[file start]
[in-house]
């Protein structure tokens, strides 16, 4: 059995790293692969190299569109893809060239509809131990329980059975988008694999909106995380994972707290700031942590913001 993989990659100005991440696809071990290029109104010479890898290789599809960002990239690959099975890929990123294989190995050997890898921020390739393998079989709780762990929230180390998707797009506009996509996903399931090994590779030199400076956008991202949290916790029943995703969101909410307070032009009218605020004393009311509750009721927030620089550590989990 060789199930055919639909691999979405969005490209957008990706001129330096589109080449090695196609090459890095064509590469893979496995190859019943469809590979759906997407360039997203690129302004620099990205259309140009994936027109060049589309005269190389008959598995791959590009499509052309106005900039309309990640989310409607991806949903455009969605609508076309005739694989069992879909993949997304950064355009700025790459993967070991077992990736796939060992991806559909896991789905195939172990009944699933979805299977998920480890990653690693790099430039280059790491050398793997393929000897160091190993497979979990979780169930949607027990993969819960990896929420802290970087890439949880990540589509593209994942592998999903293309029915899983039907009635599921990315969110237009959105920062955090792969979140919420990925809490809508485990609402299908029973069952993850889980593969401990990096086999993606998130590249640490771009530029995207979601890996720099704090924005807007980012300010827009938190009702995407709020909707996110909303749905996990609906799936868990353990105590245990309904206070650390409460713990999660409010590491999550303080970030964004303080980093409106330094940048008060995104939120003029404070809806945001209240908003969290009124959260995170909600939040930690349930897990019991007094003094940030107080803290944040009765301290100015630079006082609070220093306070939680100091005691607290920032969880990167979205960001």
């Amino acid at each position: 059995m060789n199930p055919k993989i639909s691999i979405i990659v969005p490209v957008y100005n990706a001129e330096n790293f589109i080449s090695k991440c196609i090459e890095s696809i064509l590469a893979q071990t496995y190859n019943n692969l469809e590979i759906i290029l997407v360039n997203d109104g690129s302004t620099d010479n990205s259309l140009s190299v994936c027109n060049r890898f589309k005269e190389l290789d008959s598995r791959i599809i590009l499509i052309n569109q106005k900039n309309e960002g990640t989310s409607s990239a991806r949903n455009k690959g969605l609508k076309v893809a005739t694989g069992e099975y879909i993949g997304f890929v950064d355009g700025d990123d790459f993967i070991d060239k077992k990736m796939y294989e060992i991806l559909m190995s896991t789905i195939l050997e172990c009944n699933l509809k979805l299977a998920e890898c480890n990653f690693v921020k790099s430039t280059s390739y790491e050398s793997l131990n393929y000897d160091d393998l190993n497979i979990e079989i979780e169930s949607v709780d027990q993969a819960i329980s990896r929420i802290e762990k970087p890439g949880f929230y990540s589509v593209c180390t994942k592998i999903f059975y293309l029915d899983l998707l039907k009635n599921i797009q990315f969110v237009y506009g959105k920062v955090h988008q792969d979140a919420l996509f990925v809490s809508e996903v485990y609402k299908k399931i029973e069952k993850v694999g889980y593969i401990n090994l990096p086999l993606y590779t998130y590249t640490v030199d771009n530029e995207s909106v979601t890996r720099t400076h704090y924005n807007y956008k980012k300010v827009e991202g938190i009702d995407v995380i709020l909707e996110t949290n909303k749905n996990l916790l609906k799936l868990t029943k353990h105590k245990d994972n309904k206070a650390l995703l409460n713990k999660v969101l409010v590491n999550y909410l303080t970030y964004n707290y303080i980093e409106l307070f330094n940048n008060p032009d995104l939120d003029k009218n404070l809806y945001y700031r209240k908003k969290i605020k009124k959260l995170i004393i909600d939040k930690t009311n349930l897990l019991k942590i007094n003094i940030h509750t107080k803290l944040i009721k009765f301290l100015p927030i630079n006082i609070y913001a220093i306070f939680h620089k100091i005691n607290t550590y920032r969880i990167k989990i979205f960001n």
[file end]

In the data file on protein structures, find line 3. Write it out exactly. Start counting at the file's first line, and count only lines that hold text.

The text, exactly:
């Amino acid at each position: 059995m060789n199930p055919k993989i639909s691999i979405i990659v969005p490209v957008y100005n990706a001129e330096n790293f589109i080449s090695k991440c196609i090459e890095s696809i064509l590469a893979q071990t496995y190859n019943n692969l469809e590979i759906i290029l997407v360039n997203d109104g690129s302004t620099d010479n990205s259309l140009s190299v994936c027109n060049r890898f589309k005269e190389l290789d008959s598995r791959i599809i590009l499509i052309n569109q106005k900039n309309e960002g990640t989310s409607s990239a991806r949903n455009k690959g969605l609508k076309v893809a005739t694989g069992e099975y879909i993949g997304f890929v950064d355009g700025d990123d790459f993967i070991d060239k077992k990736m796939y294989e060992i991806l559909m190995s896991t789905i195939l050997e172990c009944n699933l509809k979805l299977a998920e890898c480890n990653f690693v921020k790099s430039t280059s390739y790491e050398s793997l131990n393929y000897d160091d393998l190993n497979i979990e079989i979780e169930s949607v709780d027990q993969a819960i329980s990896r929420i802290e762990k970087p890439g949880f929230y990540s589509v593209c180390t994942k592998i999903f059975y293309l029915d899983l998707l039907k009635n599921i797009q990315f969110v237009y506009g959105k920062v955090h988008q792969d979140a919420l996509f990925v809490s809508e996903v485990y609402k299908k399931i029973e069952k993850v694999g889980y593969i401990n090994l990096p086999l993606y590779t998130y590249t640490v030199d771009n530029e995207s909106v979601t890996r720099t400076h704090y924005n807007y956008k980012k300010v827009e991202g938190i009702d995407v995380i709020l909707e996110t949290n909303k749905n996990l916790l609906k799936l868990t029943k353990h105590k245990d994972n309904k206070a650390l995703l409460n713990k999660v969101l409010v590491n999550y909410l303080t970030y964004n707290y303080i980093e409106l307070f330094n940048n008060p032009d995104l939120d003029k009218n404070l809806y945001y700031r209240k908003k969290i605020k009124k959260l995170i004393i909600d939040k930690t009311n349930l897990l019991k942590i007094n003094i940030h509750t107080k803290l944040i009721k009765f301290l100015p927030i630079n006082i609070y913001a220093i306070f939680h620089k100091i005691n607290t550590y920032r969880i990167k989990i979205f960001n």